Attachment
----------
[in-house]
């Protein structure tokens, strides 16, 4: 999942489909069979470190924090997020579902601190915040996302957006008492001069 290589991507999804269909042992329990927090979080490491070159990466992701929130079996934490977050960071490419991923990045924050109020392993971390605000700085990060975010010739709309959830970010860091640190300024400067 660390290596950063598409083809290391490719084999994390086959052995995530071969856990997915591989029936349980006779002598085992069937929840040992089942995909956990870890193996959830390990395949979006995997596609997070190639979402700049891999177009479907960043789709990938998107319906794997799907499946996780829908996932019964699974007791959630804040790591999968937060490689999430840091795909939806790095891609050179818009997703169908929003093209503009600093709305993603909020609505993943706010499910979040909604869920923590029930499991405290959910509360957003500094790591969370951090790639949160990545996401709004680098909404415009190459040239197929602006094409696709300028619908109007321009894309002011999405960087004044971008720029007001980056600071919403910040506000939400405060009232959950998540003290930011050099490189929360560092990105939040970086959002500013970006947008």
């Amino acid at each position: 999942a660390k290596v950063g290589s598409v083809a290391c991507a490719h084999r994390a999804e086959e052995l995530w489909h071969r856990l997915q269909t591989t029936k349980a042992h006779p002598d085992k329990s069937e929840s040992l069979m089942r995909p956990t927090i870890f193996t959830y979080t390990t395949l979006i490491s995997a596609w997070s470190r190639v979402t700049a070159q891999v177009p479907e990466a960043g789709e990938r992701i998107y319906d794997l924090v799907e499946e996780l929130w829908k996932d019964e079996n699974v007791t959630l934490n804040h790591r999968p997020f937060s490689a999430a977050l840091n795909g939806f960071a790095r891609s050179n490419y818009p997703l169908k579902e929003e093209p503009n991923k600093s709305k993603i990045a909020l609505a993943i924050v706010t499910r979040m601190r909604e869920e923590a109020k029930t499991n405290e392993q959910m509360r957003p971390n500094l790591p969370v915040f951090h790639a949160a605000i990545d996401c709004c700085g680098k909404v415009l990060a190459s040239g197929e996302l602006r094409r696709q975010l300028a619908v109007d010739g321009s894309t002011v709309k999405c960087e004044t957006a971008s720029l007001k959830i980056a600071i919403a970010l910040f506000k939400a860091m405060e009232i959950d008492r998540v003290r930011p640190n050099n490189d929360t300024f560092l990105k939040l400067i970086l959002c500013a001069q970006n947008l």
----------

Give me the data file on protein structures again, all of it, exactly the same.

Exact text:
[in-house]
């Protein structure tokens, strides 16, 4: 999942489909069979470190924090997020579902601190915040996302957006008492001069 290589991507999804269909042992329990927090979080490491070159990466992701929130079996934490977050960071490419991923990045924050109020392993971390605000700085990060975010010739709309959830970010860091640190300024400067 660390290596950063598409083809290391490719084999994390086959052995995530071969856990997915591989029936349980006779002598085992069937929840040992089942995909956990870890193996959830390990395949979006995997596609997070190639979402700049891999177009479907960043789709990938998107319906794997799907499946996780829908996932019964699974007791959630804040790591999968937060490689999430840091795909939806790095891609050179818009997703169908929003093209503009600093709305993603909020609505993943706010499910979040909604869920923590029930499991405290959910509360957003500094790591969370951090790639949160990545996401709004680098909404415009190459040239197929602006094409696709300028619908109007321009894309002011999405960087004044971008720029007001980056600071919403910040506000939400405060009232959950998540003290930011050099490189929360560092990105939040970086959002500013970006947008």
């Amino acid at each position: 999942a660390k290596v950063g290589s598409v083809a290391c991507a490719h084999r994390a999804e086959e052995l995530w489909h071969r856990l997915q269909t591989t029936k349980a042992h006779p002598d085992k329990s069937e929840s040992l069979m089942r995909p956990t927090i870890f193996t959830y979080t390990t395949l979006i490491s995997a596609w997070s470190r190639v979402t700049a070159q891999v177009p479907e990466a960043g789709e990938r992701i998107y319906d794997l924090v799907e499946e996780l929130w829908k996932d019964e079996n699974v007791t959630l934490n804040h790591r999968p997020f937060s490689a999430a977050l840091n795909g939806f960071a790095r891609s050179n490419y818009p997703l169908k579902e929003e093209p503009n991923k600093s709305k993603i990045a909020l609505a993943i924050v706010t499910r979040m601190r909604e869920e923590a109020k029930t499991n405290e392993q959910m509360r957003p971390n500094l790591p969370v915040f951090h790639a949160a605000i990545d996401c709004c700085g680098k909404v415009l990060a190459s040239g197929e996302l602006r094409r696709q975010l300028a619908v109007d010739g321009s894309t002011v709309k999405c960087e004044t957006a971008s720029l007001k959830i980056a600071i919403a970010l910040f506000k939400a860091m405060e009232i959950d008492r998540v003290r930011p640190n050099n490189d929360t300024f560092l990105k939040l400067i970086l959002c500013a001069q970006n947008l």